In the end, how good is Arkham Knight? It’s the best Batman game you’ll play and by that measure, the best superhero game to date. The identity of the Arkham Knight is controversial, but it works when you fit it in to the overall story arc of the game. The plot weaves a taut, psychological campaign that brings you into the darkest areas of Gotham including the murky and even darker depths of Batman’s psyche. It also manages to punch you right in the feels quite often, and reinforces how truly horrifying the Joker was as a villain. There was a little too much focus on the Knight’s militia in the sidequests and a few too many tank battles; however, these small issues do not take away from this truly magnificent game. If you’re anything like me, you’ll have dug a small child’s Batsuit out of the basement and sit glued to the TV as you attempt to save Gotham all over again. A terrific sign off, Rocksteady.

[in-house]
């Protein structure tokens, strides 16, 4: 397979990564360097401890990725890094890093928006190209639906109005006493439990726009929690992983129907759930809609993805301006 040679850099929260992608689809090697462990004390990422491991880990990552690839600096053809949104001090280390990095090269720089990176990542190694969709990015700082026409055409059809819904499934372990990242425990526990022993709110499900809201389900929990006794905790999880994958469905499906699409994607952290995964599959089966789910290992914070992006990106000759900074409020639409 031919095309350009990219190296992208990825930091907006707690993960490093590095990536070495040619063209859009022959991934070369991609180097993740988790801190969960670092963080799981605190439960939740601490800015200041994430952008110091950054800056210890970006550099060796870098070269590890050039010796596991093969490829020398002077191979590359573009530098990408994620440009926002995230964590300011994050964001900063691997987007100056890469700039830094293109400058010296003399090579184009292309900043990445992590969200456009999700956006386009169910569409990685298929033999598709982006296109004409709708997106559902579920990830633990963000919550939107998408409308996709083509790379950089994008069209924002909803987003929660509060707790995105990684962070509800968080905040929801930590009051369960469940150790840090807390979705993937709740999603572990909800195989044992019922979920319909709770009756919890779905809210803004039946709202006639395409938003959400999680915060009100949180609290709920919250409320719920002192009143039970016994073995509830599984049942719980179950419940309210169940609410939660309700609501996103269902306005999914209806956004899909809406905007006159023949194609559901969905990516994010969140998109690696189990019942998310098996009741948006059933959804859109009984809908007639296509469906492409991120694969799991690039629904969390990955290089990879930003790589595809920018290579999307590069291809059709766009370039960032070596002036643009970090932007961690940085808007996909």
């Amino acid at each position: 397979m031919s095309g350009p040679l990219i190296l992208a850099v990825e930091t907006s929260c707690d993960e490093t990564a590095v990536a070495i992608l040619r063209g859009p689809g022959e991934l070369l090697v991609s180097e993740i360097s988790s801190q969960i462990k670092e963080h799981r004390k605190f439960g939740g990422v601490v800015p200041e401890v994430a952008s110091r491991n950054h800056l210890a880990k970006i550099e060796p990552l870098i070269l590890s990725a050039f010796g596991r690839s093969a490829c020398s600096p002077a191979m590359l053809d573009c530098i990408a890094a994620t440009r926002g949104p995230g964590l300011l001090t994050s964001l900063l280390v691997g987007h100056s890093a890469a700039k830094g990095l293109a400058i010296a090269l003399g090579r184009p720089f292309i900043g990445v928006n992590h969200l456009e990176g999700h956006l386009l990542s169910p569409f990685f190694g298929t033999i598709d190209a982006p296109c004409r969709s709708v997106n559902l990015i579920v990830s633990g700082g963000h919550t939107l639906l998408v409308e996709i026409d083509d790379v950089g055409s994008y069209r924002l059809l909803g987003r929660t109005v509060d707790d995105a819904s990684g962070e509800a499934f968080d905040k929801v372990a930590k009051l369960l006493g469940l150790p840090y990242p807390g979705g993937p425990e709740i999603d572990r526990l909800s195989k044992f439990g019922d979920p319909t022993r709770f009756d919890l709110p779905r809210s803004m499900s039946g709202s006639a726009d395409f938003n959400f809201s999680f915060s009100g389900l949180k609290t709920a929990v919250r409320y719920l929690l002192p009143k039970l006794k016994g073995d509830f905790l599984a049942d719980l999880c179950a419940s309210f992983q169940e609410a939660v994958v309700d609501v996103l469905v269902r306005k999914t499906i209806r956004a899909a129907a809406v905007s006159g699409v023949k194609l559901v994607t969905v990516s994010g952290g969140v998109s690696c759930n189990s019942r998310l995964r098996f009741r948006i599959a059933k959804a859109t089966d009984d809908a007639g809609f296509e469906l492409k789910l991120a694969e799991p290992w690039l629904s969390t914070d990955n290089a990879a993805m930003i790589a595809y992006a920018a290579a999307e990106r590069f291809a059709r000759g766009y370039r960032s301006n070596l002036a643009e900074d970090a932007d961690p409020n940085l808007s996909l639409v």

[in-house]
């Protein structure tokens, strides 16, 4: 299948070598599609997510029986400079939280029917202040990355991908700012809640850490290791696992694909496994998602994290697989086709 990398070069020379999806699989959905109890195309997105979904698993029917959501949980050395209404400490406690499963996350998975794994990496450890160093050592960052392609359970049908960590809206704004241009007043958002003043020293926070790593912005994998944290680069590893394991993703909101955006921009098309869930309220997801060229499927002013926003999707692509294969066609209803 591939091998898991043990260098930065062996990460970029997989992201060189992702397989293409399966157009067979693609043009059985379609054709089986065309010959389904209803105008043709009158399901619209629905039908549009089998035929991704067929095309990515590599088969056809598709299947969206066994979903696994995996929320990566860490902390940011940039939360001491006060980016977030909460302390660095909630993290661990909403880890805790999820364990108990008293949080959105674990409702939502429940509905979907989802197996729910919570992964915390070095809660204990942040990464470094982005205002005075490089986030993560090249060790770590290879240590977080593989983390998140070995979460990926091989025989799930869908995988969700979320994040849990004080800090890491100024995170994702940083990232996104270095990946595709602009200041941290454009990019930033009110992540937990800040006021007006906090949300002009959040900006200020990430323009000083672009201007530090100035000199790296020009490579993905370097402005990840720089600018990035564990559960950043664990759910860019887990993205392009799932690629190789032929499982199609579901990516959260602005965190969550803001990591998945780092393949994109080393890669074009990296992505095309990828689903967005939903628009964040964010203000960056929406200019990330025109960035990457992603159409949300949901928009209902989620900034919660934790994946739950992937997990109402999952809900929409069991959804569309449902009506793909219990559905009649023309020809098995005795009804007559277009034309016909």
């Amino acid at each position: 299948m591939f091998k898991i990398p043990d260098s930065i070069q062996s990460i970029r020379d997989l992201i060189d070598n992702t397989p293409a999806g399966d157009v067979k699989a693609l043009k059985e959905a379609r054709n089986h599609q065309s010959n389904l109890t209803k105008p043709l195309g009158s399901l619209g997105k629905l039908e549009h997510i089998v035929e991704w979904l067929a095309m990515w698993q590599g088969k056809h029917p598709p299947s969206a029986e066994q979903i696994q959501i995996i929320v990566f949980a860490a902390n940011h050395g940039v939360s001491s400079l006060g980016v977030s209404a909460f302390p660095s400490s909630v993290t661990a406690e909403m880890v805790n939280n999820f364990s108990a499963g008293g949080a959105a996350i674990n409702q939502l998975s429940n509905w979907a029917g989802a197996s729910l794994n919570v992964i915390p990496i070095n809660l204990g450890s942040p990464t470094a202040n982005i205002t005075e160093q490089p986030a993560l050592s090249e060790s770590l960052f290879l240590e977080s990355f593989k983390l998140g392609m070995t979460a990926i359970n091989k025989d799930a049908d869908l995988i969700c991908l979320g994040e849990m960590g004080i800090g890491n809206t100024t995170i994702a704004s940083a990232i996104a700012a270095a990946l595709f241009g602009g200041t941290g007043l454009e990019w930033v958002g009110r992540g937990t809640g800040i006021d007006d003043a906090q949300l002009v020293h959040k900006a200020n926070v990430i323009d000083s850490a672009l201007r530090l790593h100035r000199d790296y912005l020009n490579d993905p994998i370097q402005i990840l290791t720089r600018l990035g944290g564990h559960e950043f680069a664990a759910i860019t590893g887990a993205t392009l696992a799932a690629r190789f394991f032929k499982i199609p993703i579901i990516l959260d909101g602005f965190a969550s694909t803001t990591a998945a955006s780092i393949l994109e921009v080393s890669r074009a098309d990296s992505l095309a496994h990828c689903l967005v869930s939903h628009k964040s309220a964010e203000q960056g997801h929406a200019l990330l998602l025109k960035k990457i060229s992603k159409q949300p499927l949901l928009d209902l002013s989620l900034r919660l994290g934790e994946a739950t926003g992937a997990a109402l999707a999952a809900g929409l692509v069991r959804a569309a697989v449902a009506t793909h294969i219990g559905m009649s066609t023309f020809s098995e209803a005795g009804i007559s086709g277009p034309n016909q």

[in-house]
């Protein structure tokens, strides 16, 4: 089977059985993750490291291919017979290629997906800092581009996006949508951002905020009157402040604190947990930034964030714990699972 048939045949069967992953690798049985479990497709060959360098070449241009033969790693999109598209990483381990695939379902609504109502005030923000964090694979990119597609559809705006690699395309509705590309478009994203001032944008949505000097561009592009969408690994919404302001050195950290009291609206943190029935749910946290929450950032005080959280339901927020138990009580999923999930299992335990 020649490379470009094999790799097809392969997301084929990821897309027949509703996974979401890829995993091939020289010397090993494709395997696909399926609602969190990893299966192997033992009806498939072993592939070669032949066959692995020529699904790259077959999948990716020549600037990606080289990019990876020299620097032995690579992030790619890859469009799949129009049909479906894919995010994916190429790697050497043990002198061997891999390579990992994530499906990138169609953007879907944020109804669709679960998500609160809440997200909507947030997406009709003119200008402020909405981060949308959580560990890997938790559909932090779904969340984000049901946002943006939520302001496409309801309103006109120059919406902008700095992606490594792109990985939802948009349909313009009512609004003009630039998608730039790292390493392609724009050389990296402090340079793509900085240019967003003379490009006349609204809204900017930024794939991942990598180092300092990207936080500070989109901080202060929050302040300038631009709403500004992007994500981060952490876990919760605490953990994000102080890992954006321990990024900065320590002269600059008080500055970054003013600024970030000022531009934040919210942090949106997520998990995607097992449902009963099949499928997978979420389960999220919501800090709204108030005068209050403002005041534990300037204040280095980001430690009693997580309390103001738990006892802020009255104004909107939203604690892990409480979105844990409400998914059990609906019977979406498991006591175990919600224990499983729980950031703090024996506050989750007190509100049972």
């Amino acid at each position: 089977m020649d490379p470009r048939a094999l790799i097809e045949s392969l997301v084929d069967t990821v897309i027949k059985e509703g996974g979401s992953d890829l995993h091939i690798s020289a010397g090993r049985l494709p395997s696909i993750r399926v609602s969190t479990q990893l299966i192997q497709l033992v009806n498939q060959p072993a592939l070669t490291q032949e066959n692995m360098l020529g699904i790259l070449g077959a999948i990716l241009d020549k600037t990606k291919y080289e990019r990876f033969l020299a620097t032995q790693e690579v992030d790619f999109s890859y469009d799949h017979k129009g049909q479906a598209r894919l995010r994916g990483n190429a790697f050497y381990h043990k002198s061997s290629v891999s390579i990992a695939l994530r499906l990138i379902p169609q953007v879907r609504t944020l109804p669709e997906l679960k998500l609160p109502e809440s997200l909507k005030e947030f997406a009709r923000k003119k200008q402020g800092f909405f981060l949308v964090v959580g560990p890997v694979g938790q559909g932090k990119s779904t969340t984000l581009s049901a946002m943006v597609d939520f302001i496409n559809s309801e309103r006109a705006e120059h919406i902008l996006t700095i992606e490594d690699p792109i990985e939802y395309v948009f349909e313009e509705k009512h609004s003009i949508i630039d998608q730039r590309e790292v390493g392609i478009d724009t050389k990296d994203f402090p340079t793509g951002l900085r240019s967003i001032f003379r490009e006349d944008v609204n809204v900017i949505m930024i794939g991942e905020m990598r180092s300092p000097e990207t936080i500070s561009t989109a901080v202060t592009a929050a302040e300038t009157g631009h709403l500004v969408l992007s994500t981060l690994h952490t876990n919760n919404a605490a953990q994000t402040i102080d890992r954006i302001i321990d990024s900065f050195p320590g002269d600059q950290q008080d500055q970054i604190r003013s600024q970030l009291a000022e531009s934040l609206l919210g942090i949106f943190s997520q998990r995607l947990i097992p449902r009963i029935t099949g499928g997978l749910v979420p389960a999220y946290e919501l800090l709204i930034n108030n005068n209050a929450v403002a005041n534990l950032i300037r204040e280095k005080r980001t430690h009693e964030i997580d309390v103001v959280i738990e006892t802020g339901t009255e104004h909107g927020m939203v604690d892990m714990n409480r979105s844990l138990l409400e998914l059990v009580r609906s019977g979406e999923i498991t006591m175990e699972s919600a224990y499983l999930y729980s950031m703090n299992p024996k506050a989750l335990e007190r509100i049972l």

***A retail PS4 review copy was provided by the Publisher***

The Good


The Bad